The type of an object with special functionality that gives access to internals of the Python interpreter and thread structures. It is used as a top level root when traversing the heap to make sure to find some special objects that may otherwise be hidden.

There are no references from the RootState object to the special objects. But the heap traversal and related functions defined for RootStateType look into the Python interpreter and thread structures. The visibility is controlled by options set in the HeapView object which is passed to the traversal function. This makes it possible to hide an interpreter and/or some frames referring to system objects that should not be traversed. (See the attributes 'is_hiding_calling_interpreter' and 'limitframe' in HeapView.)

The objects found in interpreter and thread structures are related to the RootState object via attributes with special names. These names have a special form which will be described below. The name starts with either an interpreter designator or a thread designator. It is then followed by the name of a member in the corresponding interpreter or thread structure. These names are the same as the names of the members in the C structures defining them. Some of the names may be dependent on the Python interpreter version used.

The attribute names are used for two purposes:

  • To be the name used in the result of the 'relate' operation between the RootState object and some object that is referred to via an internal Python interpreter or thread structure.
  • To be used as attribute names when selecting objects from the RootState object. This may be used to get at such an object knowing only its attribute name.

An attribute name is of one of the following two forms.

i<interpreter number>_<interpreter attribute>

t<thread number>_<thread attribute>

<interpreter number>

The interpreter number identifies a particular interpreter structure. Often there is only one interpreter used, in which case the number is 0. It is possible to use more than one interpreter. The interpreters are then numbered from 0 and up in the order they were started. [This applies as long as no interpreter is terminated while there is still a newer interpreter running. Then the newer interpreters will be renumbered. If this is found to be a problem, a solution may be devised for a newer release.]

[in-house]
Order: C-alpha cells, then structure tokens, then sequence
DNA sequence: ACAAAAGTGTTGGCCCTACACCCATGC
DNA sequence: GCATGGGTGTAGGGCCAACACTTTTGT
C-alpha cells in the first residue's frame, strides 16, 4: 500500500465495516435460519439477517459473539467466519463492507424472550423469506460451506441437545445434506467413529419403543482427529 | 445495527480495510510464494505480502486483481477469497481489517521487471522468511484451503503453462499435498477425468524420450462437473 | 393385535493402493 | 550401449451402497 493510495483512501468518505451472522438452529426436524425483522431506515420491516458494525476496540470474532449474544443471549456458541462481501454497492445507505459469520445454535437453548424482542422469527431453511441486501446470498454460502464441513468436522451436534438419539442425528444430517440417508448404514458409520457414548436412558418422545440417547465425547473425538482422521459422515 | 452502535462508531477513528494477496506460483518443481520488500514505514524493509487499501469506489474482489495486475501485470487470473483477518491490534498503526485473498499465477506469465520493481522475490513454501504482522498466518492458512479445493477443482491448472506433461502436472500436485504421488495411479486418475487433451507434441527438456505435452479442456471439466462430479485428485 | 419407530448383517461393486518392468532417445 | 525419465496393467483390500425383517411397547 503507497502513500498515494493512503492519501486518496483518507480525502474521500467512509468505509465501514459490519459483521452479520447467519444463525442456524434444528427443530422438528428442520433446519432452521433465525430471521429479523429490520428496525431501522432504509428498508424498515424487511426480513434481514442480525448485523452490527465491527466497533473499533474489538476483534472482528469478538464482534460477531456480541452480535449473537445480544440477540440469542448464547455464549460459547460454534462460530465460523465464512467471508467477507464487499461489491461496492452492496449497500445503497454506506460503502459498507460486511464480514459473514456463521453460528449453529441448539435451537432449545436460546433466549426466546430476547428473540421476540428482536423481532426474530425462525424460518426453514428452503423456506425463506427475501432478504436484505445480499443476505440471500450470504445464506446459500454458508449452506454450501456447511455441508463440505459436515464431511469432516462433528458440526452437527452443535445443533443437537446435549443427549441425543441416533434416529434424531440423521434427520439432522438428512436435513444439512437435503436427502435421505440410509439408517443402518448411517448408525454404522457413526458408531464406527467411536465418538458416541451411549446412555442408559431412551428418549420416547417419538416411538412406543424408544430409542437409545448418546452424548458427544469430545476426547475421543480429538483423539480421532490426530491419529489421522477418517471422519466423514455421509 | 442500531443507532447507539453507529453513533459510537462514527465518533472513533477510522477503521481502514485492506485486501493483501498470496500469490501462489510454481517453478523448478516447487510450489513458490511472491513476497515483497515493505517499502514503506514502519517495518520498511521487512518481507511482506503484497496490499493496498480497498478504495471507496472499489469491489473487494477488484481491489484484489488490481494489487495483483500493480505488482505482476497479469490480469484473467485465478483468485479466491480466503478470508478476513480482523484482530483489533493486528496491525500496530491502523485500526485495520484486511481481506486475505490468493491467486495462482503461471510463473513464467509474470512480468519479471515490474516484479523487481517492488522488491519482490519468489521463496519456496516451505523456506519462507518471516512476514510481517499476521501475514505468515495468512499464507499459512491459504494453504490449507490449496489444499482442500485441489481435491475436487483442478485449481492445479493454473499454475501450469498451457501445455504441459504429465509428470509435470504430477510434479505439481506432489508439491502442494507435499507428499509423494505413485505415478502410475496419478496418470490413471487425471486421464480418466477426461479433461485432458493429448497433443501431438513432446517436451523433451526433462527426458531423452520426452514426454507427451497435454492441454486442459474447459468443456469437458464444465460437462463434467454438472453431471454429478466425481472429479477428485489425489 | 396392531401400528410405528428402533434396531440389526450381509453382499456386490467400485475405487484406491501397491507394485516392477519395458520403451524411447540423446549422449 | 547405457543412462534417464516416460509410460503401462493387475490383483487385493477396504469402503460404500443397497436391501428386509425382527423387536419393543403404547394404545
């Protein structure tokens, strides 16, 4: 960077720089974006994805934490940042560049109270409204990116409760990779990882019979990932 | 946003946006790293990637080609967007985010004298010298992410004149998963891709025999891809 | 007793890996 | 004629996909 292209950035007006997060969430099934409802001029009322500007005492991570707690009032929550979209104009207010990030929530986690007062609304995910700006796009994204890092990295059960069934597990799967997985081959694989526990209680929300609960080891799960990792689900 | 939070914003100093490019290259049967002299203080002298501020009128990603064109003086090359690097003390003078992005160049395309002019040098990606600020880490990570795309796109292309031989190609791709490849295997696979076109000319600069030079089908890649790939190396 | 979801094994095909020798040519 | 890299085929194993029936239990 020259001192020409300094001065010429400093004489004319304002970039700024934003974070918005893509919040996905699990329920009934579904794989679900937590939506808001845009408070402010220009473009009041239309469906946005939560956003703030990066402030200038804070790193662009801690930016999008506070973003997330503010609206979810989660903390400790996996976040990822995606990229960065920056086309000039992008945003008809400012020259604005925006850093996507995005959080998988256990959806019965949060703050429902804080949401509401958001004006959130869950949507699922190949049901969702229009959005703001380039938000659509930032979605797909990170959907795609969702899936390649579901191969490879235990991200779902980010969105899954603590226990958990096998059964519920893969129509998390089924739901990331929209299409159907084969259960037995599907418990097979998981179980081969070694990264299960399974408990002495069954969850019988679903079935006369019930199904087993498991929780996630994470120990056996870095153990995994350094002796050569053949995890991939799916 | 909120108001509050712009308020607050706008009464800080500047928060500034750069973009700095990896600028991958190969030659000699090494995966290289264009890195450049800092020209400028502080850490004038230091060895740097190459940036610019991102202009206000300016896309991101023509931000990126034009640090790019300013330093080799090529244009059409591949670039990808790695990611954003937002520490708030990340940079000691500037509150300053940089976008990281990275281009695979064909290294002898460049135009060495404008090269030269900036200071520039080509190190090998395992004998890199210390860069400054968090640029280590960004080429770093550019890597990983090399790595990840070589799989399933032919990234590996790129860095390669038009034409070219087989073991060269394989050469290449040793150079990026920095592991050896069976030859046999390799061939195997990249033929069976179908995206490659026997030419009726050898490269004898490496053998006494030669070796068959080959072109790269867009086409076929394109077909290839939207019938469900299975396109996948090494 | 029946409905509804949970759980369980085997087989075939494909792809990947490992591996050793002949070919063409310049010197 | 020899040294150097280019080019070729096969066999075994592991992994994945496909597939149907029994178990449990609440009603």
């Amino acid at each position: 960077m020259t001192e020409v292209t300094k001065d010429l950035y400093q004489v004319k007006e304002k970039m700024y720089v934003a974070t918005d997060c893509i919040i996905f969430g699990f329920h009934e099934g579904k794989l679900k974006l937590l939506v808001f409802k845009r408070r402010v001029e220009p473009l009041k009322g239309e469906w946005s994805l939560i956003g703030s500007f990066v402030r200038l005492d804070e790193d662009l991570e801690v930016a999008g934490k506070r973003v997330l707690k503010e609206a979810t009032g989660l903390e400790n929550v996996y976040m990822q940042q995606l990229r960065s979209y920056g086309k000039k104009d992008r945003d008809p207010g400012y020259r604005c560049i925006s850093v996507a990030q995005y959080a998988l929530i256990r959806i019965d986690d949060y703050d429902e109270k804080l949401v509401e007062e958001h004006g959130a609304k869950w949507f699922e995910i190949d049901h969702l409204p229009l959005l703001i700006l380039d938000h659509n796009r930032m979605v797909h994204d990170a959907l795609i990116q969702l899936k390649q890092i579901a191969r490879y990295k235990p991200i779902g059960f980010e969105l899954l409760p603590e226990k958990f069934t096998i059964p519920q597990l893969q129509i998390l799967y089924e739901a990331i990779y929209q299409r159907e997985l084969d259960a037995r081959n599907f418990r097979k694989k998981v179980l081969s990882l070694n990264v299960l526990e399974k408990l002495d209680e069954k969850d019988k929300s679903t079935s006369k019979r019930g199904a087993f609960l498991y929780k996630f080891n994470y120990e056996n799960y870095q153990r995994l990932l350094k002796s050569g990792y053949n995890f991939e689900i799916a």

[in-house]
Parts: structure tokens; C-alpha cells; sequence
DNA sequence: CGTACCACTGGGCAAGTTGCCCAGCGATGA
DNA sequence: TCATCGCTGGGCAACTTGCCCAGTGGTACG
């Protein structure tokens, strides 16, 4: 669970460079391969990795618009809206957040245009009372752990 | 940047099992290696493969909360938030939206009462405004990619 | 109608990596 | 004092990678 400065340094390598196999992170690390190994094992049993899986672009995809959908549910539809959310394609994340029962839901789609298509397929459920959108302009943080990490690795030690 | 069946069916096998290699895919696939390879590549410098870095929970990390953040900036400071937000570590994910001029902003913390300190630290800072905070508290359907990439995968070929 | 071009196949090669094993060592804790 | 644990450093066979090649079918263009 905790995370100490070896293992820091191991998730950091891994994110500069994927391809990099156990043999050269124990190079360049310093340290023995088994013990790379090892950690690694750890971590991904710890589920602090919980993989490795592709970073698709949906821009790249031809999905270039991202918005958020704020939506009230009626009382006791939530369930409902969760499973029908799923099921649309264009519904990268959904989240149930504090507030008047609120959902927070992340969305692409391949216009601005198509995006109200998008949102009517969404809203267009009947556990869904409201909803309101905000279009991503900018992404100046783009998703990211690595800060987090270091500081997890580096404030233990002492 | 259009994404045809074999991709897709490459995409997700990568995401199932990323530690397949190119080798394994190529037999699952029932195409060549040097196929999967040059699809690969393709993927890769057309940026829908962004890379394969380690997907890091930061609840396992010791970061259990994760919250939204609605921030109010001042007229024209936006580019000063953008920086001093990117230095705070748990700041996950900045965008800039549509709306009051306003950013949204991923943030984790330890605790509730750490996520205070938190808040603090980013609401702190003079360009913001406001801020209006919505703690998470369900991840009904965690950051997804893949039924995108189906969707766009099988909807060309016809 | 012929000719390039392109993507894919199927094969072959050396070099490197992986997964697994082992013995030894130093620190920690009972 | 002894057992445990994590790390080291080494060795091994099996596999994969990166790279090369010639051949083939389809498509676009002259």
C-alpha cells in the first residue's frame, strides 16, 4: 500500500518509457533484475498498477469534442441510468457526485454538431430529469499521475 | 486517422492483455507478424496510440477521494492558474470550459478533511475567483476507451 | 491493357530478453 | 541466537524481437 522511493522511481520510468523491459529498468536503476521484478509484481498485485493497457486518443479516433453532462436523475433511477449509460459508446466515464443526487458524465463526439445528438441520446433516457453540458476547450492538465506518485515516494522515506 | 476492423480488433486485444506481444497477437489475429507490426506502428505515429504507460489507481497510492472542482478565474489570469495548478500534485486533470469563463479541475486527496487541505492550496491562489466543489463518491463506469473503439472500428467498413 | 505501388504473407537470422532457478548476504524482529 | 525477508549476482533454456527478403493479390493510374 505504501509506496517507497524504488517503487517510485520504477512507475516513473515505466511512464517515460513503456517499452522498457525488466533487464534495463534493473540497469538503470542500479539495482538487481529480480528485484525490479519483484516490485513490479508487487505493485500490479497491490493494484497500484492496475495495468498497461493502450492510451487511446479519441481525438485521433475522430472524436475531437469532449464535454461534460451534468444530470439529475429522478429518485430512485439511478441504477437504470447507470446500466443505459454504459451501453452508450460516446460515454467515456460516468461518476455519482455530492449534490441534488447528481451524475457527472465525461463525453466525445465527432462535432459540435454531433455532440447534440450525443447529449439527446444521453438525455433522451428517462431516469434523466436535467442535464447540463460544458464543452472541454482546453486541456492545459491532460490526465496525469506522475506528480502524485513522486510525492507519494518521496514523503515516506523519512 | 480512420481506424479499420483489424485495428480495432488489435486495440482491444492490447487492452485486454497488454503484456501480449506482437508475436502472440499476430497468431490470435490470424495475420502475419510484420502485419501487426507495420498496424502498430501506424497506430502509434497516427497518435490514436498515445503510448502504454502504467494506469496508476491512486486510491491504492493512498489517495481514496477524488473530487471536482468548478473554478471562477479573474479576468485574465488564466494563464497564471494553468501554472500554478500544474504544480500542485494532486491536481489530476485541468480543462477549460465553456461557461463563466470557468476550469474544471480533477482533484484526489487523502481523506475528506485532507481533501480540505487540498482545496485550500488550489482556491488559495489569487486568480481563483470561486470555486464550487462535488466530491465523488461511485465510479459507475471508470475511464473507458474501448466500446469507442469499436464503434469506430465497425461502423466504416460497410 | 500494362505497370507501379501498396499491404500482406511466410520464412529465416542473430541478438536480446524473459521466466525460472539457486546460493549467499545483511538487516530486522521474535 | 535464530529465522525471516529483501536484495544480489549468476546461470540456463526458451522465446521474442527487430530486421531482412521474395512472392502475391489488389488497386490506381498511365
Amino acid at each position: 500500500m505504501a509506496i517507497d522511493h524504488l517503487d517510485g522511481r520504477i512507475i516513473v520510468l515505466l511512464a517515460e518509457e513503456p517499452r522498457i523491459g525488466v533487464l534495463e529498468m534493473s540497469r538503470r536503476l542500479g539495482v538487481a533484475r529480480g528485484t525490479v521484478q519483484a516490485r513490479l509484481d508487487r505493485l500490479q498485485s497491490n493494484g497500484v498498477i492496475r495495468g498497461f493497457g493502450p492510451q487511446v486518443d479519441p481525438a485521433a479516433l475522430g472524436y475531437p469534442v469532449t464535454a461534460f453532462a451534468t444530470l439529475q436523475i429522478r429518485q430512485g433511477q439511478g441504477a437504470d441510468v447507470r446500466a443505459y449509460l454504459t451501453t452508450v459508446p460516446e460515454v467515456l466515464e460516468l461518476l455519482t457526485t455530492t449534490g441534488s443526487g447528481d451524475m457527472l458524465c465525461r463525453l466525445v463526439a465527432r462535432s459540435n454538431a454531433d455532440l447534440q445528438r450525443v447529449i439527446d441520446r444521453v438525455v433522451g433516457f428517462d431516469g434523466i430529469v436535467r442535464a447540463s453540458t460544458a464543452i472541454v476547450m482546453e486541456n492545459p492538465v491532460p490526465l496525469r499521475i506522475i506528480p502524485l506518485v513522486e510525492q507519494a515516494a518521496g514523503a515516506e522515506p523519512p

<interpreter attribute>

The interpreter attribute is a member with PyObject pointer type in the PyInterpreterState structure and is one of the following:

  • modules
  • sysdict
  • builtins
  • codec_search_path
  • codec_search_cache
  • codec_error_registry

<thread number>

The thread numbers are taken from the thread identity number assigned by Python. [ In older versions without thread identity numbers the hex address will be used.]

<thread attribute>

The thread attribute is a member with PyObject pointer type in the PyThreadState structure and is one of the following:

  • c_profileobj
  • c_traceobj
  • curexc_type
  • curexc_value
  • curexc_traceback
  • exc_type
  • exc_value
  • exc_traceback
  • dict
  • async_exc

Special attribute: f<frame number>

The frame list is treated specially. The frame list is continually changed and the object that the frame member points to is not valid for long enough to be useful. Therefore frames are referred to by a special designator using the format shown above with a frame number. The frame number is the number of the frame starting from 0 but counting in the reversed order of the frame list. Thus the first started frame is 0, and in general the most recent frame has a number that is the number of frames it has before it in call order.

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